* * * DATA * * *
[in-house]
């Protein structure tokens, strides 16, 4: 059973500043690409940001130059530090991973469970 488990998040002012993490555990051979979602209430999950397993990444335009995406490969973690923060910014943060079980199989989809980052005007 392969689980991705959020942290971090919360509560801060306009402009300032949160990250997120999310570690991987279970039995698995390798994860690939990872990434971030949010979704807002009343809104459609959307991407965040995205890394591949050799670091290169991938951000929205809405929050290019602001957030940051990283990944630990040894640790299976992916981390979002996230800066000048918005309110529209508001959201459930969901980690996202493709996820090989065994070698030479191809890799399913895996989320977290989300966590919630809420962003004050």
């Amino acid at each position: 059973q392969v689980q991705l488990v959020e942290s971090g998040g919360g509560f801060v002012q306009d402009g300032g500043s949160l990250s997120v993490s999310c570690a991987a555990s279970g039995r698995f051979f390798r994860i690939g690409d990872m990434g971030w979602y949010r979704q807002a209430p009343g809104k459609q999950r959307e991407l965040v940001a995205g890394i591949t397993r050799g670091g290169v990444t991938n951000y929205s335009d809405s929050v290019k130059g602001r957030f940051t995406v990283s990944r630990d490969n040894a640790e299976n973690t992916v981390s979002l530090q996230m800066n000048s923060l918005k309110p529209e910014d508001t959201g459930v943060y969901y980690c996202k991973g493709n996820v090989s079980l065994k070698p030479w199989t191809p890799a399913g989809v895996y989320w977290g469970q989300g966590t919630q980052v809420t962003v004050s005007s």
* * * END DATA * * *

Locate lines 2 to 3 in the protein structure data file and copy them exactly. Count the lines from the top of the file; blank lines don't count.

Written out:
């Protein structure tokens, strides 16, 4: 059973500043690409940001130059530090991973469970 488990998040002012993490555990051979979602209430999950397993990444335009995406490969973690923060910014943060079980199989989809980052005007 392969689980991705959020942290971090919360509560801060306009402009300032949160990250997120999310570690991987279970039995698995390798994860690939990872990434971030949010979704807002009343809104459609959307991407965040995205890394591949050799670091290169991938951000929205809405929050290019602001957030940051990283990944630990040894640790299976992916981390979002996230800066000048918005309110529209508001959201459930969901980690996202493709996820090989065994070698030479191809890799399913895996989320977290989300966590919630809420962003004050």
């Amino acid at each position: 059973q392969v689980q991705l488990v959020e942290s971090g998040g919360g509560f801060v002012q306009d402009g300032g500043s949160l990250s997120v993490s999310c570690a991987a555990s279970g039995r698995f051979f390798r994860i690939g690409d990872m990434g971030w979602y949010r979704q807002a209430p009343g809104k459609q999950r959307e991407l965040v940001a995205g890394i591949t397993r050799g670091g290169v990444t991938n951000y929205s335009d809405s929050v290019k130059g602001r957030f940051t995406v990283s990944r630990d490969n040894a640790e299976n973690t992916v981390s979002l530090q996230m800066n000048s923060l918005k309110p529209e910014d508001t959201g459930v943060y969901y980690c996202k991973g493709n996820v090989s079980l065994k070698p030479w199989t191809p890799a399913g989809v895996y989320w977290g469970q989300g966590t919630q980052v809420t962003v004050s005007s």